For a genre supposedly aimed at women, a genre women more or less have to themselves, the rom-com is not a genre that has traditionally treated its female characters very well. It’s one of the reasons why comedies like Bridesmaids are so warmly received – it treats women like they’re women, not people to be shoved into straight gender-swapped action roles or aspirational figures designed to send a definitive message about what it means to be female in the world.
On this level, Trainwreck – Amy Schumer’s first foray onto the big screen – is pretty wonderful. Schumer has written a well-rounded, flawed, simultaneously repulsive and loveable character to play, and that in itself is a victory.
Amy starts the films as a boozy, promiscuous commitment-phobe, enjoying sex and partying past the point where society deems it acceptable. The picture she paints for us in voiceover is a great one – she has an awesome writing job, lots of sex and nothing tying her down. The reality, as it takes the film all of ten minutes to show, is that her lifestyle is not one she’s chosen because it’s what she wants, but because she doesn’t know how to do anything else.
That’s our set-up for the character’s arc, as an unsuitable writing assignment leads her to bumbling sports doctor Aaron (Bill Hader). They meet, they connect, but when things progress and Bill assumes they should just start dating, Amy is alarmed. It’s goes against everything the cynical view of romance would tell us, and Trainwreck is in many ways a quest for the return of that lost earnestness.
Running alongside the main love story are Amy’s relationships with her sister and father. Kim (Brie Larson) has gone the opposite way to Amy, settling down with a ‘boring’ husband and step-son despite their father’s speech to them as children. Monogamy isn’t realistic, he told them, and it’s the daughter’s strained relationship with their father (Colin Quinn) that produces the film’s best and most memorable moments.
It helps tremendously that Schumer is as good a dramatic actress as she is a comedian, because the film might not have worked nearly as well otherwise. The moments in which the character finally lets her guard down, allowing life and its inherent pain to intrude, are some of the best of the film, and that’s down to her on-screen presence as much as her talent off-screen.
Hader is equally disarmingly compelling, with Aaron coming off like an updated Hugh Grant type, lost in a phase of the genre that has no time for his naive sincerity. Despite there being no doubt that Trainwreck is Schumer’s film, brief scenes between Aaron and LeBron James (playing himself to hilarious effect) are the funniest parts of an otherwise comedically hit or miss film.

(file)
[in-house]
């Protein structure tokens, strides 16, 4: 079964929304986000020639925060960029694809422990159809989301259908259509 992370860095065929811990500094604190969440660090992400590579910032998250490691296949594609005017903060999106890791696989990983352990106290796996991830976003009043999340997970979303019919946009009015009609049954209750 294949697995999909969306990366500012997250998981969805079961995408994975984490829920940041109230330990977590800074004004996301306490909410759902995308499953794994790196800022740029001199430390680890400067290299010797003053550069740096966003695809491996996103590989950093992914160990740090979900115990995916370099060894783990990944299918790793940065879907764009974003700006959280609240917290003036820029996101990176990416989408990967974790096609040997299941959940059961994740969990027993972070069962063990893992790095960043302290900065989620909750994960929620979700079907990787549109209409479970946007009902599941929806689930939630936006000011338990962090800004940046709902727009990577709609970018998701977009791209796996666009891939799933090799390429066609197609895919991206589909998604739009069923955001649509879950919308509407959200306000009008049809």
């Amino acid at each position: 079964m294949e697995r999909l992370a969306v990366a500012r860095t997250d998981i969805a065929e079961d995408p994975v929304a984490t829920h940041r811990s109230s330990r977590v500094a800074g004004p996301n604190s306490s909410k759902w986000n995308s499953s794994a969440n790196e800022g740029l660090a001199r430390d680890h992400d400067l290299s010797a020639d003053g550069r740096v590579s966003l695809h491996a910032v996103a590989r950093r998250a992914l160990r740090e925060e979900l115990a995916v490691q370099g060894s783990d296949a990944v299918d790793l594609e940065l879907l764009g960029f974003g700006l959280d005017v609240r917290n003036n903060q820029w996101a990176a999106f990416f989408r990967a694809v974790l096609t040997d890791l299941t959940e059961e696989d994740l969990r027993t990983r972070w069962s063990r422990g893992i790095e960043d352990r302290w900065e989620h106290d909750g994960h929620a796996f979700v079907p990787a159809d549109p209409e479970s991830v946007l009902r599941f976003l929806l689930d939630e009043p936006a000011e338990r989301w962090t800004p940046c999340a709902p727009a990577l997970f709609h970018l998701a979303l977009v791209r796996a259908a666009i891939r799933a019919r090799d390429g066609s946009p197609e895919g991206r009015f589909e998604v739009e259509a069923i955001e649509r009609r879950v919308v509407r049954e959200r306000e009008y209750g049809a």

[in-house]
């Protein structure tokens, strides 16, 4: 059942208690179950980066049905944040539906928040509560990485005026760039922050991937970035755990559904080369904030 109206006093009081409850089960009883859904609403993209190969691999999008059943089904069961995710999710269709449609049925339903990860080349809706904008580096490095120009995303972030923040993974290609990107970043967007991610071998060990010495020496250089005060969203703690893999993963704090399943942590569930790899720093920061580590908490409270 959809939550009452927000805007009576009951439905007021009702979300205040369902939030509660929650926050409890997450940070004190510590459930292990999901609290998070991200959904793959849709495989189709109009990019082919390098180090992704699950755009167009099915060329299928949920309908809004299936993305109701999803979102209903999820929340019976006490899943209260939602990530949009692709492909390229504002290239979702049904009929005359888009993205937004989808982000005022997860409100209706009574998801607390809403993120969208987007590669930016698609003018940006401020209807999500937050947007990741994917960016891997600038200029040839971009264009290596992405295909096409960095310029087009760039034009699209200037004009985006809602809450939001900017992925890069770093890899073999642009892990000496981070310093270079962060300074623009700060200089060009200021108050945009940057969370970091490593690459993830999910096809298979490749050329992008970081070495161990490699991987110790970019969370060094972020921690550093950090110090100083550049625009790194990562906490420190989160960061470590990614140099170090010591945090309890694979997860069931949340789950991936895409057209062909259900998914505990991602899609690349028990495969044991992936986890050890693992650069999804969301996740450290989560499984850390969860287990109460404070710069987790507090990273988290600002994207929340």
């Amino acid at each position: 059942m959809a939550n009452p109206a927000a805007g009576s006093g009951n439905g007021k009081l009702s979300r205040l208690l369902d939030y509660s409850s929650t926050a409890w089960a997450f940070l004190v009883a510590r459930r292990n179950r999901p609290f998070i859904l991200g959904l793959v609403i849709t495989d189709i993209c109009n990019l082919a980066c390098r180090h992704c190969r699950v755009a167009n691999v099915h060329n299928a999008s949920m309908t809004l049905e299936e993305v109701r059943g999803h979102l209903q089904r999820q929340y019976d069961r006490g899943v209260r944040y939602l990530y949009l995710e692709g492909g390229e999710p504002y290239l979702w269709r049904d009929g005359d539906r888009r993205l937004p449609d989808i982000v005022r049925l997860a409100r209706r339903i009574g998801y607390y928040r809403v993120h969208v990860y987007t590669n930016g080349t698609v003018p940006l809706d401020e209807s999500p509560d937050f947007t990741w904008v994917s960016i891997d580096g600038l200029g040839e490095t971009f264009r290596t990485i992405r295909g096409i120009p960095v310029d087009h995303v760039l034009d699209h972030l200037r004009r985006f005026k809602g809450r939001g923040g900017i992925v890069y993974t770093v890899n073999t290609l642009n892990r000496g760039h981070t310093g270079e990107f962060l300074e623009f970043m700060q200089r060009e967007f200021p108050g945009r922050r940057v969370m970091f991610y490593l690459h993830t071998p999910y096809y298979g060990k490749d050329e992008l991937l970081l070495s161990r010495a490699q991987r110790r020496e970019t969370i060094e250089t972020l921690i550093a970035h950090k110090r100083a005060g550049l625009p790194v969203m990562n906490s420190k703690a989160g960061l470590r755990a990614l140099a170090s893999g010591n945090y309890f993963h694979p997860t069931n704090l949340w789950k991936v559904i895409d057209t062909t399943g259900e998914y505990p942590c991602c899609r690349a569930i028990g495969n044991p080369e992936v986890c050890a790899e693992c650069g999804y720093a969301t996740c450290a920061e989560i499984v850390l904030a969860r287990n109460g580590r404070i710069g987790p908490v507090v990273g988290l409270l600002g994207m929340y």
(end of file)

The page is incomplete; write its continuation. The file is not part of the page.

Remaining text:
With two strong halves of a love story that would otherwise feel pretty familiar, it becomes something you can safely invest in, as human and recognisable as it is.
The workplace stuff is more formulaic and therefore less memorable despite an unrecognisable Tilda Swinton, Vanessa Bayer and Ezra Miller all doing good work. Swinton’s character is one joke reliant on our collective experience with the actress, though fans of Miller will probably get a kick out of seeing him play against type for much of the movie.
But in the end, Trainwreck falls into the status quo and, when boiled way down, it is one in which the protagonist is taught the error of her ways after meeting a man. It gets points for introducing strong elements beyond said man to get to this point, but that doesn’t make its conclusion any less disappointing.
There’s a tendency to declare a film progressive and genre-bending simply because it dares to star and be written by a woman in the industry – Schumer’s stardom has appeared sudden and somewhat accidental from the outside, but it’s time to admit that she’s here for a reason, and Trainwreck is a good indication as to why.
But unlike Bridesmaids, which was an ensemble comedy before it was anything else, Trainwreck is unapologetic about being a romantic-comedy. We start with a single character and we end with a couple. There are laughs in the middle. To deny that it is a romantic-comedy in the most traditional sense is to rob it of its joy.
But that’s its position – audiences need this film to be more than average, more than funny, more than typical. The reaction to it has been much like the world’s reaction to Schumer herself. Greater meaning is asked of her, a feminist message, an eye to ultimate inclusivity.
Many will be able to find those things in Trainwreck, and have, but others will see a film with no grand aspirations to be anything other than exactly what it is. And that’s fine too.
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